Iris ensata

Japanese iris

Iris pseudacorus

yellow flag iris

Iris versicolor

blue flag iris

Lobellia cardinalis

red cardinal flower

Myosotis sylvatica

woodland forget-me-not

Tradescantia

spiderwort

Trollius europaeus

globeflower

BOTANICAL NAME

COMMON NAME

Achillea

yarrow

Amsonia tabernaemontana

eastern bluestar

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Two Work in Progress

Moya L Andrews Quarry Books ePub

Flower gardens are reflections
of their creators.
A garden, as well as the gardener,
is always a work in progress.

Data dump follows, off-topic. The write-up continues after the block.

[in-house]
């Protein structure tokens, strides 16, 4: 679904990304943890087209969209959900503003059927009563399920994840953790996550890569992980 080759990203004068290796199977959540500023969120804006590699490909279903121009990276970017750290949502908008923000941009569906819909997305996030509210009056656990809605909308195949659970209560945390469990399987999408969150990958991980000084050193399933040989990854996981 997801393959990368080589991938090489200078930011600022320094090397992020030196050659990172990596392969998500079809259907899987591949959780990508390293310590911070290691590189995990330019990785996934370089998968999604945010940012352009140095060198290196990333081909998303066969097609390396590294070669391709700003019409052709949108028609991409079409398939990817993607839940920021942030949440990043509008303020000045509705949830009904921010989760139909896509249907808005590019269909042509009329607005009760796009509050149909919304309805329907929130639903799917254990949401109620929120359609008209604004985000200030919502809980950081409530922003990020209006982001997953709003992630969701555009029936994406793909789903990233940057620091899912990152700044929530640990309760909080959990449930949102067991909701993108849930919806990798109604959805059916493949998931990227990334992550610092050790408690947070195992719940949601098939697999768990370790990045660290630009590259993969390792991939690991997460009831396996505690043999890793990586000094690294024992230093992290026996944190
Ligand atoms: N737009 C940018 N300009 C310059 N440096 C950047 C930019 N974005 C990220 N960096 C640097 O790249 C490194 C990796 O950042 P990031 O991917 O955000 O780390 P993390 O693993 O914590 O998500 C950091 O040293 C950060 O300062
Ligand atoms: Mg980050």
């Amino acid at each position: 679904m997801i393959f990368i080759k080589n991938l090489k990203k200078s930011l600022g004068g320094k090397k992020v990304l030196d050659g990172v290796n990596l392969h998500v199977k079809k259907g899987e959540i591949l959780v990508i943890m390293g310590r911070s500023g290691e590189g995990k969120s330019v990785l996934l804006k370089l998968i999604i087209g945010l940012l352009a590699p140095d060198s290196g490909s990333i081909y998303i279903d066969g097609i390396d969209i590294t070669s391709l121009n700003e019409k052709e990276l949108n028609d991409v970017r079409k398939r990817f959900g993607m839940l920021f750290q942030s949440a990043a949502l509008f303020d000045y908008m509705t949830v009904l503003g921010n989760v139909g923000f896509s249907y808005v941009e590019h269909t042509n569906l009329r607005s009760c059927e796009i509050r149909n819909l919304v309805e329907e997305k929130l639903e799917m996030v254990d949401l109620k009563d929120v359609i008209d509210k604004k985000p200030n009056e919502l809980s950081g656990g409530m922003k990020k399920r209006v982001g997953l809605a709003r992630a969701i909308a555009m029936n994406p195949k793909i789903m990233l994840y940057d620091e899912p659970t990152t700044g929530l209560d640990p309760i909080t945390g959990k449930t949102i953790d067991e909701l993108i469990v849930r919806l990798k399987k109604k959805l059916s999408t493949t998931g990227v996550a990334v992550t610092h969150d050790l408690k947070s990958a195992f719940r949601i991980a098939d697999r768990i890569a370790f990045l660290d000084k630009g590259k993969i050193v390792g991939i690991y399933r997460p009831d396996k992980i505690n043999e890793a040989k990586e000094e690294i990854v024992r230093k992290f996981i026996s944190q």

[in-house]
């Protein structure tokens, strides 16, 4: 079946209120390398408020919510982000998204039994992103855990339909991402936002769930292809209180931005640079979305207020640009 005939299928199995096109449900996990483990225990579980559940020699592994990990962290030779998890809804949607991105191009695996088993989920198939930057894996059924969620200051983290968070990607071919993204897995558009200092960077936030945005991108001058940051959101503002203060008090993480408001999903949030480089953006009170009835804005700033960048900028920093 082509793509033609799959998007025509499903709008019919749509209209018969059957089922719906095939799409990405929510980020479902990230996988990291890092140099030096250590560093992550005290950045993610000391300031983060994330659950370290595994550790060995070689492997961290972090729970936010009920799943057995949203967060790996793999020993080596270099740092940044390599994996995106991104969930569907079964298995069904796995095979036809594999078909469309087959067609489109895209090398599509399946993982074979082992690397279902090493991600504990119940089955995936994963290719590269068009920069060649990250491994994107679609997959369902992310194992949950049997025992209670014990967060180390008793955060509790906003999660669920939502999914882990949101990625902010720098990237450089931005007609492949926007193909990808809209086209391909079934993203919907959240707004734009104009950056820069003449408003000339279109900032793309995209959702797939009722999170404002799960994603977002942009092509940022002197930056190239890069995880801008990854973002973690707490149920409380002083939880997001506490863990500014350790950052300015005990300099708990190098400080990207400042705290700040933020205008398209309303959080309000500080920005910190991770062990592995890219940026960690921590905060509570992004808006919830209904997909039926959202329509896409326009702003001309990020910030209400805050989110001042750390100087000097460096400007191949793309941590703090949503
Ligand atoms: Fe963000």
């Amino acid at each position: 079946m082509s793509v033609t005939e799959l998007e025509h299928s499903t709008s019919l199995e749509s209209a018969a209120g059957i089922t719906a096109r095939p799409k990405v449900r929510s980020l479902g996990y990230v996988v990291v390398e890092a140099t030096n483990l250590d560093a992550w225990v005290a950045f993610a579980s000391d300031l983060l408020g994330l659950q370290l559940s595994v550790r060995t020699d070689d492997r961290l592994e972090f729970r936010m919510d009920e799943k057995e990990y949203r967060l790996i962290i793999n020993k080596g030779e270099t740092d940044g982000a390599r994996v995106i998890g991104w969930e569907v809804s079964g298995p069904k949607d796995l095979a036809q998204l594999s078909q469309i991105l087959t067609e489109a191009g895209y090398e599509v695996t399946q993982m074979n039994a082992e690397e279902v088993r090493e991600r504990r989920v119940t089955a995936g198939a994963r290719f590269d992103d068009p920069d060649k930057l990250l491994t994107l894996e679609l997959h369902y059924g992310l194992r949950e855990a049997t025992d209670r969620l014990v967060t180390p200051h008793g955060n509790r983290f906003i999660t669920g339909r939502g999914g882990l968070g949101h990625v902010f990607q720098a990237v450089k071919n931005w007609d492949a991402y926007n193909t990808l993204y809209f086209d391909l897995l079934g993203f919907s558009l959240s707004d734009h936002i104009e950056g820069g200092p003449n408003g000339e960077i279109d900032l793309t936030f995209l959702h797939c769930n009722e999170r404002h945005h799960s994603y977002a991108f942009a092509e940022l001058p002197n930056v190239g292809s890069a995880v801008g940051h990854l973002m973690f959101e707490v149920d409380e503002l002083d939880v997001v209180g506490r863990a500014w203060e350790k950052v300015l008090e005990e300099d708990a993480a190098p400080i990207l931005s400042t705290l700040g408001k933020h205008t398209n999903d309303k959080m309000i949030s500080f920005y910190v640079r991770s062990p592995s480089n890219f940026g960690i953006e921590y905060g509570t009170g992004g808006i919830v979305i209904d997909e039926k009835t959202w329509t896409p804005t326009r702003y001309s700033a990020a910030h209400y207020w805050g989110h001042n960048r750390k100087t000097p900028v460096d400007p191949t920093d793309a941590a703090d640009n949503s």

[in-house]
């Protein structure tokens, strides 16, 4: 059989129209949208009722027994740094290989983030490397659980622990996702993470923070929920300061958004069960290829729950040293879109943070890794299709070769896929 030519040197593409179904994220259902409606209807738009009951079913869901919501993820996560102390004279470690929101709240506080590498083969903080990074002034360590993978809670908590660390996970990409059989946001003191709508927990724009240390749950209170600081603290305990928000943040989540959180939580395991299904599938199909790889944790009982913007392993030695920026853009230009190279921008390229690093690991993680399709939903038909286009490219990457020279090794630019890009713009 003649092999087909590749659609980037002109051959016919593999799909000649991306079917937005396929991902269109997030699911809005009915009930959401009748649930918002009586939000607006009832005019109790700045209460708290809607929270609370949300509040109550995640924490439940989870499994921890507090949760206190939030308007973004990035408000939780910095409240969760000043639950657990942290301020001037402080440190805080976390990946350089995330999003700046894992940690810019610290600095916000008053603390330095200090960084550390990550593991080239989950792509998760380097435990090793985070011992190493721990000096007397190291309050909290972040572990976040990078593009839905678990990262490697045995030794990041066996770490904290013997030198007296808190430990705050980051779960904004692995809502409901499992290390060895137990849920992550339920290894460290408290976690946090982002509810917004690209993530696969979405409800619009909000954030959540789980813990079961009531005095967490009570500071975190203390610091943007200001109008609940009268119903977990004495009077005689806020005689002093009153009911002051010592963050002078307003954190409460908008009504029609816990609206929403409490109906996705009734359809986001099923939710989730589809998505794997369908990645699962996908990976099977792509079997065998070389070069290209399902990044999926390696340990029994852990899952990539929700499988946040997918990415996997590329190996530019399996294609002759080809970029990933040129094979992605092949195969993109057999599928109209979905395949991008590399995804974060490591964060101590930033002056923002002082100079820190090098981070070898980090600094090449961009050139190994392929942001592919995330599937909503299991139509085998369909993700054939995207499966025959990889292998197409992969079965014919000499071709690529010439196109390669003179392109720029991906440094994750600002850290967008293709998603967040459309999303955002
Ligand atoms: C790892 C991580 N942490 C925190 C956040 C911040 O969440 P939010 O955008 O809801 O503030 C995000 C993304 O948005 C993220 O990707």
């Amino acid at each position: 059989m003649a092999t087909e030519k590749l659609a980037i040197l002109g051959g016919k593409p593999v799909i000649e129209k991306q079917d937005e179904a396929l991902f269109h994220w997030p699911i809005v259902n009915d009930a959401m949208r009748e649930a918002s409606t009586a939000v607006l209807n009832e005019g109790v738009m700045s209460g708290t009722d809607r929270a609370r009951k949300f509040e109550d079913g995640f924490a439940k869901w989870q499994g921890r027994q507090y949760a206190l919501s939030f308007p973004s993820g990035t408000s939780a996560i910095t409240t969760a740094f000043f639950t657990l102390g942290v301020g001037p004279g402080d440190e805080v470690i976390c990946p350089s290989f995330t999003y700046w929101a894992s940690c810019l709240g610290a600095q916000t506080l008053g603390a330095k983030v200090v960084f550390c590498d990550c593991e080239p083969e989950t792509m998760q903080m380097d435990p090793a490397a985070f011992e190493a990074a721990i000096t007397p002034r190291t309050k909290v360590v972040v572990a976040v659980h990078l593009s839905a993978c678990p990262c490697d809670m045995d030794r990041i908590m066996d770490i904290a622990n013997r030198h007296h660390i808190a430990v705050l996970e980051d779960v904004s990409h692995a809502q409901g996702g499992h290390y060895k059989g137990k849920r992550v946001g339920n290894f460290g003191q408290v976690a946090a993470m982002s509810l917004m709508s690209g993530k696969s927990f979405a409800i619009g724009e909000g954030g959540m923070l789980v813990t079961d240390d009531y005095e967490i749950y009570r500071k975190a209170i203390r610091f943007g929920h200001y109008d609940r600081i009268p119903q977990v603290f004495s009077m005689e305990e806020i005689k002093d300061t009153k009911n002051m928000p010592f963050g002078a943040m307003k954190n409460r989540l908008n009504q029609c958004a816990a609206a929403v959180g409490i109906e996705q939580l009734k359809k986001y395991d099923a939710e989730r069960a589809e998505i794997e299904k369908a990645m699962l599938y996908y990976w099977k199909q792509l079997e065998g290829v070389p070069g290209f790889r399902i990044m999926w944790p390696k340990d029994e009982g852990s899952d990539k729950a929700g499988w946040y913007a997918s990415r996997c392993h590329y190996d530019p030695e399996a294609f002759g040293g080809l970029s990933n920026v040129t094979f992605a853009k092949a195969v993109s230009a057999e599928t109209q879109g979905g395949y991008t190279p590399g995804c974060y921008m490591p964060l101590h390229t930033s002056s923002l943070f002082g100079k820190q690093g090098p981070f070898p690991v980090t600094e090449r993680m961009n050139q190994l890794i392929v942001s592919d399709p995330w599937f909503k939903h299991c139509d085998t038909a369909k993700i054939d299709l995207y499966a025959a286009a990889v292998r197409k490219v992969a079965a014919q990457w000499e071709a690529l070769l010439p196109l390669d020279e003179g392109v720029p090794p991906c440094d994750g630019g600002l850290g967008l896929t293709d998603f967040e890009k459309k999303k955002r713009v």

Each garden is unique, and it is never the same—day by day, season by season, year by year. Part of the joy of creating a garden is the continual sense of anticipation that comes as a result of partnering with Mother Nature, who is full of surprises. The process of raising flowers is itself instructive. Claude Monet said that perhaps he owed his becoming a painter to flowers. We expand our perceptions of colors, forms, shapes, perfumes, and permutations and combinations. We keep learning about design and elements of style through the medium of gardening. Change is inevitable. Established trees are uprooted by storms and shade gardens are transformed into sun gardens. Small trees mature and sun gardens are engulfed in shade. Water restrictions force us to investigate drought-tolerant plants. A visit to Vita Sackville-West’s garden at Sissinghurst, in England, moves us to create our own white garden. Whatever shifts in motivation and circumstances occur, there are perennials we can find to create the effects we need. We continually augment our collection, redesign beds to combine plants more effectively, use plants in new ways to avoid or compensate for past mistakes. Since perennials are persistent and forgiving plants, we get not only second chances but innumerable chances. The continuity aspect of working with perennials, in terms of both their lifespan and the recurrence of opportunity, is irresistible.